Posted by Elaine on August 09, 2000 at 22:39:18:
In Reply to: Re: Sidney Carton??? posted by Grace on August 09, 2000 at 22:06:19:
: : Okay Kate and all, I'm intrigued.
: : WHO IS SIDNEY CARTON?
: : You've got to contribute to the continuing education of the poor benighted Carolina journalist, ye know. It's not just DDL talk and wench chatter I come to Mohicanland for. I need book learnin'!
: : This sounds like an intriguing work of literature...
: : Christina
: **Tale of Two Cities spoiler follows**
: I just came here to read what all you interesting people had to say about LOTM. I'm a new and very enthusiastic fan, but I don't know enough to offer anything about it yet. Get back to me in 2005. Therefore, I had no intention of posting, yet here I go.
: Although it's been years since I read the book, in a Tale of Two Cities, Sydney Carton was a rather unpleasant and not-well-liked lawyer in Paris. He came to love a character named Lucie, whose last name escapes me. She in turn loves and is loved by Charles Darnay, a much more honorable fellow than Carton, who is condemned to die by guillotine, for what I can't recall though I'm certain the book practically hinges on it (LOL). In perhaps his first selfless and honorable action, Carton, who is a ringer for Darnay, visits him in prison the night before the execution, drugs him, and switches places with him. He is beheaded the next morning. In the final paragraph or two, we learn that Lucie and Charles go on to a happy life, naming children after Carton and forever being grateful to him. He is character responsible for the famous lines "It is a far, far better thing that I do, than I have ever done. It is a far, far better rest that I go to than I have ever known." Hope that helps. I think the comparison with Heyward is both appropriate and resonant.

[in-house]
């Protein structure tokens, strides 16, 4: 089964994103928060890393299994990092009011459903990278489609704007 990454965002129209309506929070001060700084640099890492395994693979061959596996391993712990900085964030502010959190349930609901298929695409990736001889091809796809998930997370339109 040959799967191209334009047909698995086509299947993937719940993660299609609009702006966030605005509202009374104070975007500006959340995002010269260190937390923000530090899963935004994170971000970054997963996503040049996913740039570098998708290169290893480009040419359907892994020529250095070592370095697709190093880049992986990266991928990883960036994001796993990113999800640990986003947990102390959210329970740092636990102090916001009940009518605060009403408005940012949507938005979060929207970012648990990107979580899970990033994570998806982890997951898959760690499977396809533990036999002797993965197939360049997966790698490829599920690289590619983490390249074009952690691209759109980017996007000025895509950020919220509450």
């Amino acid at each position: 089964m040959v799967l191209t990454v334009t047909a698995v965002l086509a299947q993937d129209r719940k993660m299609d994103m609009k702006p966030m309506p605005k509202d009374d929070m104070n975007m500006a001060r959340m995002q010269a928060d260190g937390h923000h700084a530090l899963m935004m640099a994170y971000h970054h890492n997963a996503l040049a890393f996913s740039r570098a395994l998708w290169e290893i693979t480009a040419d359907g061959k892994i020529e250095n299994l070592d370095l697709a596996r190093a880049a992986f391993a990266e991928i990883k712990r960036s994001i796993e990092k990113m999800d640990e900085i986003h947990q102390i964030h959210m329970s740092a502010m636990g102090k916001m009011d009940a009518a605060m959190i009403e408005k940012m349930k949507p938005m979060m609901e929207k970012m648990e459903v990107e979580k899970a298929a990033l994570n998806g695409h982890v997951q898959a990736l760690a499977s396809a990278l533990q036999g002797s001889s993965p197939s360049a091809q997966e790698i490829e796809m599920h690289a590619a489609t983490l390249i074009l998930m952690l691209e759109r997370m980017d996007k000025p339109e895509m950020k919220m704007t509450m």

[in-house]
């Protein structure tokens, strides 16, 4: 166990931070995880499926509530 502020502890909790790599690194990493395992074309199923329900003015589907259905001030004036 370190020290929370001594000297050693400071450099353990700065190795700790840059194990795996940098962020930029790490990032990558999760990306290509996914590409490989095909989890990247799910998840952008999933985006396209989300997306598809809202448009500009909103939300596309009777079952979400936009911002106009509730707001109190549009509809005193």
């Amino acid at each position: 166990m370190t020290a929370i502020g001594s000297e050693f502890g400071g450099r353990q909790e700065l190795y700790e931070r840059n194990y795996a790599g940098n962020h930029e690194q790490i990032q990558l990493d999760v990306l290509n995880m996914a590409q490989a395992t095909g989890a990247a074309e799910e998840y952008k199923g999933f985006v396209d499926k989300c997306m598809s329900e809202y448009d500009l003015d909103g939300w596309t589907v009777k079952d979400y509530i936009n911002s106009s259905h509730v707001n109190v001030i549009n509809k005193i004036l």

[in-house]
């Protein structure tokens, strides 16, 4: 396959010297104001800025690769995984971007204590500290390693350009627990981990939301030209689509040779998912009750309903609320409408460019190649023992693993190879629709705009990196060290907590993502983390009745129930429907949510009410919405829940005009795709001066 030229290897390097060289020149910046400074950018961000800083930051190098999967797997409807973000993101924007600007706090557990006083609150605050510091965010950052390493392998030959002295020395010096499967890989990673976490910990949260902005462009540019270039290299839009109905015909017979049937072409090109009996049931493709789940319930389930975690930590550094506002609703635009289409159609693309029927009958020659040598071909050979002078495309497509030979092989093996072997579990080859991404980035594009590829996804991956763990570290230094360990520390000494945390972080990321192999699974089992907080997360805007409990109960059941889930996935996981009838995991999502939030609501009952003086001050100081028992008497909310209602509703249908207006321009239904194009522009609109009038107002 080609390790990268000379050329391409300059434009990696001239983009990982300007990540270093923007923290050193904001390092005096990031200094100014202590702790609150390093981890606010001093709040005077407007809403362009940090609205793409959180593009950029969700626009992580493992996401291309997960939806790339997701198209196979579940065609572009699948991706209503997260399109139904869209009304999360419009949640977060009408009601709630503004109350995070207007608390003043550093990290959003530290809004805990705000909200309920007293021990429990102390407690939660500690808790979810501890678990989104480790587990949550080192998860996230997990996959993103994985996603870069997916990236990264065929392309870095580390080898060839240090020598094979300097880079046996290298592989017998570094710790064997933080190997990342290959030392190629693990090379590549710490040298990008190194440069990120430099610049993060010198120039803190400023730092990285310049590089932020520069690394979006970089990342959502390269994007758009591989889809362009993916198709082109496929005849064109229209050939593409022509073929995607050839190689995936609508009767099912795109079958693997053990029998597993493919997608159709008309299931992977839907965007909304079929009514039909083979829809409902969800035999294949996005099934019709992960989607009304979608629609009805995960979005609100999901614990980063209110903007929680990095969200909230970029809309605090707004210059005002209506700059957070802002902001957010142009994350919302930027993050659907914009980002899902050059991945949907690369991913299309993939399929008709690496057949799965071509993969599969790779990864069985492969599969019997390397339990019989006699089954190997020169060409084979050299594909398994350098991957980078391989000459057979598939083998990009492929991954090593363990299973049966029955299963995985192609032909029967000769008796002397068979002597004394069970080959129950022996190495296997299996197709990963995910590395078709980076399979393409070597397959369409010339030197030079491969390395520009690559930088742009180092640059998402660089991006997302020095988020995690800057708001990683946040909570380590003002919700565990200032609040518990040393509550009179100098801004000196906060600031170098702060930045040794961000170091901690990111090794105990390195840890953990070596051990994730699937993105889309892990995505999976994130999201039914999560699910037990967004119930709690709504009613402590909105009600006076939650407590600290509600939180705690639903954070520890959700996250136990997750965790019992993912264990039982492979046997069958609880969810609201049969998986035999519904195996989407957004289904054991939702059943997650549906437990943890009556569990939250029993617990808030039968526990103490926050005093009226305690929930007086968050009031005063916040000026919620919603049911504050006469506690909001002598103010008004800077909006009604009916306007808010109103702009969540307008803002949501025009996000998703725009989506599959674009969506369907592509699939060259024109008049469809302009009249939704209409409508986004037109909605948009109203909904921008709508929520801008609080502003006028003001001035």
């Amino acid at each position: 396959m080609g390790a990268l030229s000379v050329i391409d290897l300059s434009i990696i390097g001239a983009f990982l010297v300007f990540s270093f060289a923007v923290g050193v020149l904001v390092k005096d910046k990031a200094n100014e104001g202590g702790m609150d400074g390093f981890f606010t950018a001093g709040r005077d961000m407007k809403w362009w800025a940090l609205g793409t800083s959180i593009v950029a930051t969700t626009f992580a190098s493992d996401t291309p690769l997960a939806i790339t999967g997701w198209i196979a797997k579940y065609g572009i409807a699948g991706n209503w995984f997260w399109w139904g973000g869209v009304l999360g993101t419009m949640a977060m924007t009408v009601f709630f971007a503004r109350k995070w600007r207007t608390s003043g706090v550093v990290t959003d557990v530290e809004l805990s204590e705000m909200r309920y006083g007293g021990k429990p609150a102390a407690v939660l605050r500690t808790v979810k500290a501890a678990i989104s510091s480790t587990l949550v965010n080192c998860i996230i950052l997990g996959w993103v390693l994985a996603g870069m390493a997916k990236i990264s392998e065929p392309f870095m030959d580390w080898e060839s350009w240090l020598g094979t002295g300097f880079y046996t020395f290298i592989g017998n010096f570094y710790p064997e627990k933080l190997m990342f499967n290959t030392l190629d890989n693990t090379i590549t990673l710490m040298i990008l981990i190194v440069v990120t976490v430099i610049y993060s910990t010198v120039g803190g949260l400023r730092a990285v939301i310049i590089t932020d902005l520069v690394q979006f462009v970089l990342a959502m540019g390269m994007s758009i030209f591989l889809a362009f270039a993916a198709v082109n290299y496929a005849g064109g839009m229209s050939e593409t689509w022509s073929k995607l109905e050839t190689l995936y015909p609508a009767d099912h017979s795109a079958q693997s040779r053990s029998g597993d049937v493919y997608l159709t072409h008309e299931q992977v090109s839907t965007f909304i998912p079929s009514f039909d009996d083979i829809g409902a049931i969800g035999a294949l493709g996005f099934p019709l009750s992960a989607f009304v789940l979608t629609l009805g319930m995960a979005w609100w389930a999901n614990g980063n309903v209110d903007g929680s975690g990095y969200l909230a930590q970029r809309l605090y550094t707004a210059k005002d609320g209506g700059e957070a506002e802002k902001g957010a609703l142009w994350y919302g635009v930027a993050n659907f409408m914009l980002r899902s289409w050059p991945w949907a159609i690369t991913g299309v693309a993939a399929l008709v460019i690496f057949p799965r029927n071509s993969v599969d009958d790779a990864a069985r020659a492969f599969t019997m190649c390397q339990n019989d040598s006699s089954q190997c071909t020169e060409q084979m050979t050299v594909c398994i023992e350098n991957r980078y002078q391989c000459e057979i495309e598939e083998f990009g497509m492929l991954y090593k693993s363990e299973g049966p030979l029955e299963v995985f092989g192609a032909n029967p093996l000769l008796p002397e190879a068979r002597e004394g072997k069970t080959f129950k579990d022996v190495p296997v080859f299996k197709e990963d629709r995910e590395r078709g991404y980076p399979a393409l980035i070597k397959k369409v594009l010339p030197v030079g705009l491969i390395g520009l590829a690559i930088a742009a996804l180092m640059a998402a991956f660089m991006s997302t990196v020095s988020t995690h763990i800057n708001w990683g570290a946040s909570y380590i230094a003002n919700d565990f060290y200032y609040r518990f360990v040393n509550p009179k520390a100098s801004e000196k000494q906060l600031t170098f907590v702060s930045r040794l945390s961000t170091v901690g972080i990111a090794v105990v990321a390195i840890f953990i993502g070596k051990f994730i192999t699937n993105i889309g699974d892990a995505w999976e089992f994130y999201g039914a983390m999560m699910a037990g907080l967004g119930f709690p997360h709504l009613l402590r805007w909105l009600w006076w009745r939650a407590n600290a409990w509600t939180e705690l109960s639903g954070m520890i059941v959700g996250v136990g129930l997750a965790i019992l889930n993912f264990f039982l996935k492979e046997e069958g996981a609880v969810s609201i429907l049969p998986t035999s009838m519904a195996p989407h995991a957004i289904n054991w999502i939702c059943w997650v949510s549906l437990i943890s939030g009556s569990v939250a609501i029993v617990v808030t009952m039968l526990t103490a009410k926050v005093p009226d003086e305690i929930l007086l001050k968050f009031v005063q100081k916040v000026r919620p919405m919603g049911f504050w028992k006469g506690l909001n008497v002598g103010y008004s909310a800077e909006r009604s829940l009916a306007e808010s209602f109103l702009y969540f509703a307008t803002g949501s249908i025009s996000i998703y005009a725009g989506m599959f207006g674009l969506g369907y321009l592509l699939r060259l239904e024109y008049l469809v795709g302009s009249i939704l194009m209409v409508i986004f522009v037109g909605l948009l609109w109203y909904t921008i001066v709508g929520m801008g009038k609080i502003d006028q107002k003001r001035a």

Welcome, Grace ...
Good to see your quick, enthusiastic dive into these discussions.
That about sums up "A Tale of Two Cities" ... Darnay was sentenced to the guillotine during the death frenzy of the French Revolution because Lucie's bitter, imprisoned father had 'condemned' him indirectly (through blood lines) years earlier; a thing he had forgotten & deeply regretted. Trickery & vendettas of a citizeness brought about the circumstances of his death sentence.
One question; Did you mean to say, 'Carton, who is a DEAD ringer for Darnay ...?'
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